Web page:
“I'm going to break one of my own rules: I'm going to take off my jacket. Guys, this is a no-no,” said Max Mutchnick '87 to his audience, packed into the Bright Family Screening Room on April 5. “Clothes matter. You would not believe the difference a white shirt can make.”
This was the first of many pieces of advice Mutchnick doled out to the students who came to hear him. The Emmy Award-winning alumnus, Emerson Board of Trustees member, and creator of the hit series Will & Grace returned to campus to speak about his most recent CBS comedy, Partners, which was canceled after six episodes last fall.
“I thought it would be great for me to come to Emerson and talk about this disaster that I produced,” Mutchnick said.
He brought with him a PowerPoint presentation filled with information to help illuminate the process of getting a show on network television, and to pinpoint the moments where Partners went wrong.
Created by Mutchnick and his writing partner David Kohan, Partners centered on the relationships between four main characters played by David Krumholtz, Michael Urie, Sophia Bush, and Brandon Routh. With the tagline “four friends, three couples,” Partners was autobiographical; the characters Joe and Louis were based on Kohan and Mutchnick.
Throughout his presentation, Mutchnick repeatedly addressed the theme of following your heart and listening to your instincts, especially when something feels wrong.
“You always want to be in a position where you're following your gut,” he said. “And if you don't, it can backfire in a big way.”
“Casting. Is. Everything. A good script is only as good as the actor that gets his hands on it.”
Mutchnick expanded on this by discussing the casting process for Partners. “Casting. Is. Everything,” he said. “A good script is only as good as the actor that gets his hands on it.”
To illustrate the importance of matching the right actor with a character, Mutchnick played screen tests of the actors who auditioned for the four main characters in Partners. For each character, Mutchnick showed audition videos of the runner-up followed by the actor who got the part. Most of the time, he preferred the runner-up, but was pushed into choosing an actor the network thought would bring in more viewers and more money.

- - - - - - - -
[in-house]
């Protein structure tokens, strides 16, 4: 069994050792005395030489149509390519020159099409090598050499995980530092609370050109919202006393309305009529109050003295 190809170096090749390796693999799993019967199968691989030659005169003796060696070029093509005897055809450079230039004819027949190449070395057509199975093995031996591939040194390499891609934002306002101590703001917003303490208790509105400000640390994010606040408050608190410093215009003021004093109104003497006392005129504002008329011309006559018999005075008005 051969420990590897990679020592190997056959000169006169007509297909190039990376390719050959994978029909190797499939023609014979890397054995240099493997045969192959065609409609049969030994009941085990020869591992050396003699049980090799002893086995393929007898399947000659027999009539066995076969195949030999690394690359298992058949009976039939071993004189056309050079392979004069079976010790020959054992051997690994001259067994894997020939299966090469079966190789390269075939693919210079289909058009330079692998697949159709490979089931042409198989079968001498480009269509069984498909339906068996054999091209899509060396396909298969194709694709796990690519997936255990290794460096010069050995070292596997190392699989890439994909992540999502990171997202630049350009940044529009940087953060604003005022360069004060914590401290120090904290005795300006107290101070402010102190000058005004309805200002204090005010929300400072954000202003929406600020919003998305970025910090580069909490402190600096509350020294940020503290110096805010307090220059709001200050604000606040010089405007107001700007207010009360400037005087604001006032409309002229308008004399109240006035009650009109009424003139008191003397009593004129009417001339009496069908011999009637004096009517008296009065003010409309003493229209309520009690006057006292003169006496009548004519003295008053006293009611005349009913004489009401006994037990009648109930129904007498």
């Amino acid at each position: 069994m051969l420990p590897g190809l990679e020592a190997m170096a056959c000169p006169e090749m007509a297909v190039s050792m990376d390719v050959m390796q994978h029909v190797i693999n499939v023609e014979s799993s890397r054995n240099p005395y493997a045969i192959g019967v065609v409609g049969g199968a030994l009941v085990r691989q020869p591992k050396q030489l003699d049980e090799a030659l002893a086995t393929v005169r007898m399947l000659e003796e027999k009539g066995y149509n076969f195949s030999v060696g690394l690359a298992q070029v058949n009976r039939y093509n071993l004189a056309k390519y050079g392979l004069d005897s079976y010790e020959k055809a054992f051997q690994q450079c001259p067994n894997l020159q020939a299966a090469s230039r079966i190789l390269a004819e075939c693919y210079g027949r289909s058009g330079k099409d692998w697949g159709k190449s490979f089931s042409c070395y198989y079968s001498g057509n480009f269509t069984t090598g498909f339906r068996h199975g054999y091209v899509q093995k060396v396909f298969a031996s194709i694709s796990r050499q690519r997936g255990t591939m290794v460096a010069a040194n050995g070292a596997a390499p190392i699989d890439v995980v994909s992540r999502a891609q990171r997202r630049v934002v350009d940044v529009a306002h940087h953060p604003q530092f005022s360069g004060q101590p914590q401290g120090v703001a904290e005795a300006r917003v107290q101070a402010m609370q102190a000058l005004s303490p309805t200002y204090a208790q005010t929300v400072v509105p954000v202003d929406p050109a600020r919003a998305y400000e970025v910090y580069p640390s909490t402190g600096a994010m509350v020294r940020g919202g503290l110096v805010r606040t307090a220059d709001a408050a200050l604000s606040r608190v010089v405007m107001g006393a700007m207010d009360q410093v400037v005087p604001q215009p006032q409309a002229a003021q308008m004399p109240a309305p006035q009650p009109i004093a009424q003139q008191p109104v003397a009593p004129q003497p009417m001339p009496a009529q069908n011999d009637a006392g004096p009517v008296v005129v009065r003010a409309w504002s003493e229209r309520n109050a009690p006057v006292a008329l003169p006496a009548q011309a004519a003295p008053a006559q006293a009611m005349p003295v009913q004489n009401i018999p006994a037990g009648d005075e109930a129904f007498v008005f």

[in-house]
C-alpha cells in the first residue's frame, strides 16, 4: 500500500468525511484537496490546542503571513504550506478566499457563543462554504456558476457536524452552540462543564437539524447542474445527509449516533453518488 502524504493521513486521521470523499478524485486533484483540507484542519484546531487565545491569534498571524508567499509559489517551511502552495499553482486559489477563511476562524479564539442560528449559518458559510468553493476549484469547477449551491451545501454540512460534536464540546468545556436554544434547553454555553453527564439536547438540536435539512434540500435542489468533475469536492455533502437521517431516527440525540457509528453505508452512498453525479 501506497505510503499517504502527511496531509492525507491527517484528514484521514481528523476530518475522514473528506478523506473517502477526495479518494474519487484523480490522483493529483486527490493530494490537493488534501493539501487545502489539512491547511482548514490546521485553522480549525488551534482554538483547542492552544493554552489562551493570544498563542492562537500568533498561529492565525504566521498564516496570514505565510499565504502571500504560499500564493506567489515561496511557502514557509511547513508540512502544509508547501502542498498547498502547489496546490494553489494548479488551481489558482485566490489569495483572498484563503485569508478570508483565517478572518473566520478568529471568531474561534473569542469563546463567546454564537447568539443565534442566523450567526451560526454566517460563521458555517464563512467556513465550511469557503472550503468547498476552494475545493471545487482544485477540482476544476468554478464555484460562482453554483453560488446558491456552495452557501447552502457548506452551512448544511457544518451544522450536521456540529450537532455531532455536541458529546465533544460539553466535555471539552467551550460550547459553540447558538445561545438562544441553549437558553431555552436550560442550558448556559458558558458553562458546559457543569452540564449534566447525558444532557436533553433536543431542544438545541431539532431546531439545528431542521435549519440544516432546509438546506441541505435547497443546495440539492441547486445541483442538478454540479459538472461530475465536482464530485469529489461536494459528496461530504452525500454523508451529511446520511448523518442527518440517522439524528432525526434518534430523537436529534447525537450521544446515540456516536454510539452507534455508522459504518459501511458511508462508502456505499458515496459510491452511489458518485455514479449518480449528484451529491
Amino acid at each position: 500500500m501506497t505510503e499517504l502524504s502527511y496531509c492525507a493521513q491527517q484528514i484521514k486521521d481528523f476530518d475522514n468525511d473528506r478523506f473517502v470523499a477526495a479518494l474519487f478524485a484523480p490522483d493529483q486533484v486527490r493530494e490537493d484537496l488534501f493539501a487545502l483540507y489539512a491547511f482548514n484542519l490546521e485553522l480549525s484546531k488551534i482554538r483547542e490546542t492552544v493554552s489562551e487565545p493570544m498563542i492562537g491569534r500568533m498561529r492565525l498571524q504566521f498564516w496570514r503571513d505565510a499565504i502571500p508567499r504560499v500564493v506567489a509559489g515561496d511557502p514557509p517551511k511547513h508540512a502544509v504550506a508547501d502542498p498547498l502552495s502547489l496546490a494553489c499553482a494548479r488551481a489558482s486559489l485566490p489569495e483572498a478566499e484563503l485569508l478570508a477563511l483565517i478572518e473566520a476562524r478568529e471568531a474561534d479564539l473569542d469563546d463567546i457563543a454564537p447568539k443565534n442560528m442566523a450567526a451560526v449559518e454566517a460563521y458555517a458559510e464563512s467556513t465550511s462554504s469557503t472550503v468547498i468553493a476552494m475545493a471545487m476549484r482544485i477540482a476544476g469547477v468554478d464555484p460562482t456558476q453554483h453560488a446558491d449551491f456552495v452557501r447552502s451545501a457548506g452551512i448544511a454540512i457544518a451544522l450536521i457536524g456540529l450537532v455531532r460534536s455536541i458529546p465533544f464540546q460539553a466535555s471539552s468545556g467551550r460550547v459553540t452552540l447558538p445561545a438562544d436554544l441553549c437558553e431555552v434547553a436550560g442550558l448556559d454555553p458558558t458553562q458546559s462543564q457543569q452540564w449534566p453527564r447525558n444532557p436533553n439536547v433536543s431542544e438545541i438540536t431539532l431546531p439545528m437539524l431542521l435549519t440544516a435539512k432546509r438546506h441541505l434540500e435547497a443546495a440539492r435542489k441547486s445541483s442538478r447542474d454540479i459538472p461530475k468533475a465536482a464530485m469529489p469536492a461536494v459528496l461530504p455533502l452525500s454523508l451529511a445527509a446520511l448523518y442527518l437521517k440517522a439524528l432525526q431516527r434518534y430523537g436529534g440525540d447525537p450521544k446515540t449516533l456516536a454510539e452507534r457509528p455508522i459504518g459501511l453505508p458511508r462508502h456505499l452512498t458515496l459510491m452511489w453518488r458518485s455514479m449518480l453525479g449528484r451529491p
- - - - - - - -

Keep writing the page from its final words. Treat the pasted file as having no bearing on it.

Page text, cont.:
“It flies in the face of the thing that's most important, which is your gut,” he said.
Mutchnick’s presentation — punctuated with questions from the audience and laced with constant laughs as a result of Mutchnick's quick-witted humor — flowed more like an easy conversation between Mutchnick, students, and occasionally Kevin Bright ’76, co-creator of Friends and an executive artist-in-residence of the Visual and Media Arts Department, who sat in the back of the room and occasionally commented.
When a student asked or answered a question, Mutchnick threw them hats emblazoned with the Partners logo. “I've got a thousand of these things,” he said. “That's incentive for you all to ask questions. You get a $4 hat until there are none left in this bag.”
Both Bright and Mutchnick noted their disdain for the pilot testing process, which entails a group of viewers turning a dial up or down to correspond with their positive or negative reactions as they watch the show.
“It's a horrible, flawed experience,” Mutchnick said. “It was not a fun experience to watch those dials go down. It's like a hyped-up experience of what it's like to be hated in high school.”
Mutchnick and Bright both noted that neither Will & Grace nor Friends fared well during their pilot tests. “This stuff shouldn't matter,” said Mutchnick, “but it does.”
Mutchnick clicked through his presentation, showing the behind-the-scenes process of bringing Partners to life. Production schedules, “writers' huddle” videos, photographs from the set, results of the pilot testing, and the first night's ratings all flashed across the screen.
As he went through each step of the production process, Mutchnick offered advice to the aspiring writers, producers, and actors in the crowd.
“You’ve got to watch out for that Emerson ego,” he said. “Nobody's going to think you're cute when you come to LA.”
He also reassured audience members that their talent and hard work could take them far. “Do believe in yourself,” he said. “Great ideas get made. Don't believe that you don't have a shot. Everyone in this room has a shot.”
Mutchnick is now working on an ensemble comedy he created with Kohan for TBS called Clipsters, about six 25-year-olds working in a barber shop in Worcester, Massachusetts.